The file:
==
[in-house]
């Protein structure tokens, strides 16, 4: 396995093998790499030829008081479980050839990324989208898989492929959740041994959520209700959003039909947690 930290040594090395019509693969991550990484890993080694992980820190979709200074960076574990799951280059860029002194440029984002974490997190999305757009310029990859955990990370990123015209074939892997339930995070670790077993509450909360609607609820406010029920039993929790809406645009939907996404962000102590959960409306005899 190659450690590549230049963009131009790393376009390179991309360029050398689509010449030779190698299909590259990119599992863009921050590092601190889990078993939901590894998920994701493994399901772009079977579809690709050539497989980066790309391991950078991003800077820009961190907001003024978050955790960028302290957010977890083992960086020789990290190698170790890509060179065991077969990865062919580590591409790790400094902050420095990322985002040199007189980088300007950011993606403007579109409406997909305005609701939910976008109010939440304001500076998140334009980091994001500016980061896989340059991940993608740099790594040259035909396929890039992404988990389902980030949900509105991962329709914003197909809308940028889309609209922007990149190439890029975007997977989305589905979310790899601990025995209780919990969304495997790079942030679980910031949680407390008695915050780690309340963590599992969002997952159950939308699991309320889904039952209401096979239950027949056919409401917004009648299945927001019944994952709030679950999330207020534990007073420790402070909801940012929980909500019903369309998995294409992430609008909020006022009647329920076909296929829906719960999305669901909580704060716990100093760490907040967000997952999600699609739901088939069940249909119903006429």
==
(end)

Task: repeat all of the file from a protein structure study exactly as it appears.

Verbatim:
[in-house]
């Protein structure tokens, strides 16, 4: 396995093998790499030829008081479980050839990324989208898989492929959740041994959520209700959003039909947690 930290040594090395019509693969991550990484890993080694992980820190979709200074960076574990799951280059860029002194440029984002974490997190999305757009310029990859955990990370990123015209074939892997339930995070670790077993509450909360609607609820406010029920039993929790809406645009939907996404962000102590959960409306005899 190659450690590549230049963009131009790393376009390179991309360029050398689509010449030779190698299909590259990119599992863009921050590092601190889990078993939901590894998920994701493994399901772009079977579809690709050539497989980066790309391991950078991003800077820009961190907001003024978050955790960028302290957010977890083992960086020789990290190698170790890509060179065991077969990865062919580590591409790790400094902050420095990322985002040199007189980088300007950011993606403007579109409406997909305005609701939910976008109010939440304001500076998140334009980091994001500016980061896989340059991940993608740099790594040259035909396929890039992404988990389902980030949900509105991962329709914003197909809308940028889309609209922007990149190439890029975007997977989305589905979310790899601990025995209780919990969304495997790079942030679980910031949680407390008695915050780690309340963590599992969002997952159950939308699991309320889904039952209401096979239950027949056919409401917004009648299945927001019944994952709030679950999330207020534990007073420790402070909801940012929980909500019903369309998995294409992430609008909020006022009647329920076909296929829906719960999305669901909580704060716990100093760490907040967000997952999600699609739901088939069940249909119903006429």